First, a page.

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The Letters of Abélard and Héloïse

3.75  ·  Rating details ·  3,846 ratings  ·  225 reviews
The story of the relationship between Abélard and Héloïse is one of the world’s most celebrated and tragic love affairs. It is told through the letters of Peter Abélard, a French philosopher and one of the greatest logicians of the twelfth century, and of his gifted pupil Héloïse. Through their impassioned writings unfolds the story of a romance, from its reckless, ecstati ...more
Paperback, Revised Edition, 383 pages
Published 2003 by Penguin Books (first published 1133)
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3.75  · 
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 ·  3,846 ratings  ·  225 reviews

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Nov 12, 2010 rated it really liked it
Ah, Peter Abelard. The only person in history to have become more of a dick because he lost his dick. (Though something tells me he was a pretty narcissistic jackass even before then.) As aware as I am that these letters are a wonderful historical source, rereading them only fills me with the urge to go back in time and punch Abelard in the neck. And then to take Heloise to one side, explain the concept of 'internalised misogyny' to her, fix her a strong drink and then talk her through why emoti ...more
A revelation. Amazed that I haven't read these years ago. But perhaps you haven't heard the story of Abelard the brilliant young scholar, his student the clever Heloise, and how their proximity and appreciation of each other led to the conception and birth of their son Astrolabe? This story has a savage turn as a group of monks assuming that Abelard had taken holy orders, were enraged that he had violated the vow of celibacy which he hadn't actually taken and castrated him - this was the time wh ...more
Jan 10, 2016 rated it really liked it
Recommends it for: those interested in Middle Ages, its religious life and this relationship
This review has been hidden because it contains spoilers. To view it, click here.
Justin Evans
Mar 18, 2016 rated it it was amazing
Despite my interest in the middle ages, I avoided H&A for a long time. I was under the impression that it was all moaning about love and so on; but no! These letters are actually fascinating. Two incredibly intelligent people, neither of whom I'd want to spend too much time with, write to each other about their amazing lives (famous philosopher gets castrated, hounded by church, hated by monks; famous poet/composer/humanist falls dementedly in love, has a child with her lover, becomes powerf ...more
Feb 21, 2008 rated it liked it
Residents of the 21st century might best know Abelard & Heloise from sultry references in The Sopranos. Don't let the power of Edie Falco's acting fool you - there is little pleasure or wisdom in this book, which should mainly be considered for its historical significance. Today, the letters of Abelard and Heloise would better be fodder for an episode of To Catch a Predator.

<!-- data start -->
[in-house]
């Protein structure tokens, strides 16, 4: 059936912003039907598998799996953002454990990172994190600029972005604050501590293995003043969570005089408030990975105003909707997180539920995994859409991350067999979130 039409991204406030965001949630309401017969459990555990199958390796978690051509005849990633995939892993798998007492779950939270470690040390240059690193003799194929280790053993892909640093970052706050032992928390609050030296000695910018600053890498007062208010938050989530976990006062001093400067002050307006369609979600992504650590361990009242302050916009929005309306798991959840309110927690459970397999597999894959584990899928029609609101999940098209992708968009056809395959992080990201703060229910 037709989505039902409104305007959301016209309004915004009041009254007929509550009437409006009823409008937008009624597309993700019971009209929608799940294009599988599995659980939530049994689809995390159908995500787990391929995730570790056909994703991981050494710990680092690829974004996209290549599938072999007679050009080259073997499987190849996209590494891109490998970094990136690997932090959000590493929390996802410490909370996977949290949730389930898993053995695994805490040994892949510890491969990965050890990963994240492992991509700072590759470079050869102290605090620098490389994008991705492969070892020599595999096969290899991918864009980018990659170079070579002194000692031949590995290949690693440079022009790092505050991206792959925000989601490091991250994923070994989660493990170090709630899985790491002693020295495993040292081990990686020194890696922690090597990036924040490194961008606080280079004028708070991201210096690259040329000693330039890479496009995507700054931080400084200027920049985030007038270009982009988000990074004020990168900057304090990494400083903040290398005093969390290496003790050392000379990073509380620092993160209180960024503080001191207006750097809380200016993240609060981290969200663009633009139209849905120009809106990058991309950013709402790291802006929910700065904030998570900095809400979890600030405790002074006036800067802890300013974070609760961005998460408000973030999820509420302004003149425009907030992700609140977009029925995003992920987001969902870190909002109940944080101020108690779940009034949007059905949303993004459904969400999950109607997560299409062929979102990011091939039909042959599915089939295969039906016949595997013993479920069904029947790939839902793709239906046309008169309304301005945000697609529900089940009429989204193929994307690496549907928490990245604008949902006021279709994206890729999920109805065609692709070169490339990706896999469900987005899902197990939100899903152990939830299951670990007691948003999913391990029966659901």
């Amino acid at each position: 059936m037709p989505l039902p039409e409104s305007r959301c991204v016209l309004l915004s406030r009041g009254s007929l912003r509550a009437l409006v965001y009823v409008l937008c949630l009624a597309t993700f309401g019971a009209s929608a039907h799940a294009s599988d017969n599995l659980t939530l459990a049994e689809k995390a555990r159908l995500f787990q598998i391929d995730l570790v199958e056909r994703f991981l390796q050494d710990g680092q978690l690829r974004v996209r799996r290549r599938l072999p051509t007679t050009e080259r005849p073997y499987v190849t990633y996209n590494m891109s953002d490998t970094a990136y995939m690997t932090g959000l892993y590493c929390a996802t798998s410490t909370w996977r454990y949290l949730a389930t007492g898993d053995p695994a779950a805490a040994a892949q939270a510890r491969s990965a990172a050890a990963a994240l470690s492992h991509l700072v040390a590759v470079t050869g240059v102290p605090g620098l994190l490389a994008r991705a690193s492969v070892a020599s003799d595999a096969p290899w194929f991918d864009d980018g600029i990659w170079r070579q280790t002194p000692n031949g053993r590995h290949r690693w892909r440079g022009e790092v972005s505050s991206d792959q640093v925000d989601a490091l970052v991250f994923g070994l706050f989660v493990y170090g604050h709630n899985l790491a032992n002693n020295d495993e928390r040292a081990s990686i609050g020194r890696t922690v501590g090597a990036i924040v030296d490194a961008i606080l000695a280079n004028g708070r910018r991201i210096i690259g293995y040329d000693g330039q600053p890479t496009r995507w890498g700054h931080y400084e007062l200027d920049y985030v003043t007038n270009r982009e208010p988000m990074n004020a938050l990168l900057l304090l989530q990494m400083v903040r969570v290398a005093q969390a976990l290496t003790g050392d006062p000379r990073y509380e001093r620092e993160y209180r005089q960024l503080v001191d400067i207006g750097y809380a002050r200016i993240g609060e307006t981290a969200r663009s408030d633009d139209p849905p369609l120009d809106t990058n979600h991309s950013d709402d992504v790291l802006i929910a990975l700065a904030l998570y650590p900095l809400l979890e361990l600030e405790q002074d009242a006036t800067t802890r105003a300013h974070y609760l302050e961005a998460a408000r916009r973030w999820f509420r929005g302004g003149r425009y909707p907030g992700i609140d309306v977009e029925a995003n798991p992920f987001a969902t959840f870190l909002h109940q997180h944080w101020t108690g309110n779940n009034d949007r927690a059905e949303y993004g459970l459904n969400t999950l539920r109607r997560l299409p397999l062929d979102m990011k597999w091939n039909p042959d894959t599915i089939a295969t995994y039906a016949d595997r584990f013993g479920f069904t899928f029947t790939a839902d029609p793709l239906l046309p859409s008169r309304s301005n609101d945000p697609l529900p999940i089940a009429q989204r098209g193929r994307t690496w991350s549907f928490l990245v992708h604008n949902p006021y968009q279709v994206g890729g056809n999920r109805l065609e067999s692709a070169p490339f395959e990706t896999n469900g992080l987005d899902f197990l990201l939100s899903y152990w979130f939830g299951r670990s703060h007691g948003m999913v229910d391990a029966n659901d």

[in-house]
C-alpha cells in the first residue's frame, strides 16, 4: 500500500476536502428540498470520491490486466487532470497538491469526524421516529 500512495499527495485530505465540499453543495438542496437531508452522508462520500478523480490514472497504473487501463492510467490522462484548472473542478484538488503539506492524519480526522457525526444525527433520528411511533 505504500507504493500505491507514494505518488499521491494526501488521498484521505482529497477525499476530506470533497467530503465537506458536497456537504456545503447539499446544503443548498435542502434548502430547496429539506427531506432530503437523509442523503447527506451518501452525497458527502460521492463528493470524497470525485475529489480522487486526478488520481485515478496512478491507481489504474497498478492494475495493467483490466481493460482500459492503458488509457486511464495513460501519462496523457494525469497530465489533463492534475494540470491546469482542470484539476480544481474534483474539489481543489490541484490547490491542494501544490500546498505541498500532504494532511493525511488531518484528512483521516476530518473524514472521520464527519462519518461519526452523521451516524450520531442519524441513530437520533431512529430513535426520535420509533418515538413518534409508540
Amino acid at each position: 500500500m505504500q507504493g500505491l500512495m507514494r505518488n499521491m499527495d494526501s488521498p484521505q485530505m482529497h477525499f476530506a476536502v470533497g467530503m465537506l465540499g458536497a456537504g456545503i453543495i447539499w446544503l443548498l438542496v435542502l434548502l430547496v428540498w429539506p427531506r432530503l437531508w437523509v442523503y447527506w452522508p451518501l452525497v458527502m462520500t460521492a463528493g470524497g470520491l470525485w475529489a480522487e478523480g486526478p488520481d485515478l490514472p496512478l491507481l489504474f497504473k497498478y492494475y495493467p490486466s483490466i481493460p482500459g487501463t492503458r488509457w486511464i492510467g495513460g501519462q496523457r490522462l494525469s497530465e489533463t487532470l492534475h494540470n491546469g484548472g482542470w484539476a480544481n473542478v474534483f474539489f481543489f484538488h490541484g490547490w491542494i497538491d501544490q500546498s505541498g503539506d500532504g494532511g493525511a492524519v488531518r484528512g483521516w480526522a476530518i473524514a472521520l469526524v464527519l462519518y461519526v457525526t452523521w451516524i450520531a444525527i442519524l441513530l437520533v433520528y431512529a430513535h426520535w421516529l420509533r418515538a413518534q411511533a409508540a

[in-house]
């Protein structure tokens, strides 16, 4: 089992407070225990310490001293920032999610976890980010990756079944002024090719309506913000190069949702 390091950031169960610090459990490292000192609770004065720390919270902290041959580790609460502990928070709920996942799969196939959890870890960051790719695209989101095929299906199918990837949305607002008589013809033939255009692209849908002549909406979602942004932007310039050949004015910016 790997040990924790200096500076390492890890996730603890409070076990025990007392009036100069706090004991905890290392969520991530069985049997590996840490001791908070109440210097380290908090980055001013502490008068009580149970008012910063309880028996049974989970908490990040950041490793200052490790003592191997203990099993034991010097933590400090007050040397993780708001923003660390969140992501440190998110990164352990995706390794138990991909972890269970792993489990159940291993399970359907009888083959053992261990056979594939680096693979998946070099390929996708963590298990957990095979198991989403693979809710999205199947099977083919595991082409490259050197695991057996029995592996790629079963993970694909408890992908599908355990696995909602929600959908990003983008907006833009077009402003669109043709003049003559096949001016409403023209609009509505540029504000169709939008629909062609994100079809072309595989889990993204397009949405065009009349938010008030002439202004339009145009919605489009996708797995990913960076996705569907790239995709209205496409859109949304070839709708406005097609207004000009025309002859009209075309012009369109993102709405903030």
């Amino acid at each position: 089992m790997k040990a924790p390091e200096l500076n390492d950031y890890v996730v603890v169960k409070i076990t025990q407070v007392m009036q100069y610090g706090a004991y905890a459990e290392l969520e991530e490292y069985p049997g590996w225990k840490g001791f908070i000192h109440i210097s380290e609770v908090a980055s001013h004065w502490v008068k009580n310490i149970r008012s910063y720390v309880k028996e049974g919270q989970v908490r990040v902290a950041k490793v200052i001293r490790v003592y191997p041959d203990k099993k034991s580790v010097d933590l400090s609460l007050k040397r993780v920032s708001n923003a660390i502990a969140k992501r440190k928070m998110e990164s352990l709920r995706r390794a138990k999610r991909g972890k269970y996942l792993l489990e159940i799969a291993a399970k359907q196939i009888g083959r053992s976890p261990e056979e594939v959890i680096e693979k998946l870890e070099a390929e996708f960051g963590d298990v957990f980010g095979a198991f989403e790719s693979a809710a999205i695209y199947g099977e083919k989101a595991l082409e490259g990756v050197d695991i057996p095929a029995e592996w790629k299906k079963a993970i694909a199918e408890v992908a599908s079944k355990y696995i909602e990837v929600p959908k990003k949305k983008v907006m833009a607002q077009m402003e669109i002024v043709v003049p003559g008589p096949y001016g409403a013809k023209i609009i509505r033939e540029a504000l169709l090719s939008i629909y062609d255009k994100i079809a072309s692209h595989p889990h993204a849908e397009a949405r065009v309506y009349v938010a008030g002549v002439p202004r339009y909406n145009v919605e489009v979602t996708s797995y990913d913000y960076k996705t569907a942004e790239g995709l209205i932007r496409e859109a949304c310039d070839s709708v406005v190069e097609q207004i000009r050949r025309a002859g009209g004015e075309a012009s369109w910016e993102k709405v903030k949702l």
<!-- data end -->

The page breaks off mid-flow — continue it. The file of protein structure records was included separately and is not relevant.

Peter Abelard was a terrible narcissist and an abusive boyfriend, one whose actions and writings are best understood in
Heidi Nemo
Jan 02, 2008 rated it it was ok
Shelves: medieval
I hate Abelard, all his self-congratualtory narcissistic bemoaning of his persecution, his admission that he beat and raped Heloise, his vastly younger pupil, until she slept with him willingly, his intellectual arrogance, his cruelty and refusal to take responsibility for his own words or actions.

Also the fact that he himself published Heloise's letters makes the version we have highly suspect. But...still, what those letters reveal is a style of writing in Latin superior to Abelard's own, and
Mar 16, 2018 rated it did not like it
So let me begin by saying I appreciate these letters as a primary source (yay, history!), but on a purely personal level, eww... because Abelard was a narcissistic dick:

*I considered all the usual attractions for a lover and decided she was the one to bring to my bed, confident that I should have an easy success; for at that time I had youth and exceptional good looks as well as my great reputation to recommend me, and feared no rebuff from any woman I might choose to honour with my love.

**I pro
Viji  (Bookish endeavors)
May 26, 2014 rated it liked it
Shelves: romance
What is it about human love that makes it despicable in the sights of religion.?! I started reading this book thinking I'll see love in its pure form in these letters. But all I saw was hypocrisy and selfishness.
Heloise expressed her feelings truly in the first letter. But in the next one,she seems much irked by Abelard's letter and her decision to wholeheartedly give herself to God doesn't seem a honest one. I felt it as a lover's attempt to get some sort of communication from her beloved. She
Roman Clodia
It was desire not affection which bound you to me, the flame of lust rather than love. So when the end came to what you desired, any show of feeling you used to make went with it. This is not merely my own opinion, beloved, it is everyone's.
(Heloise to Abelard, Letter 1)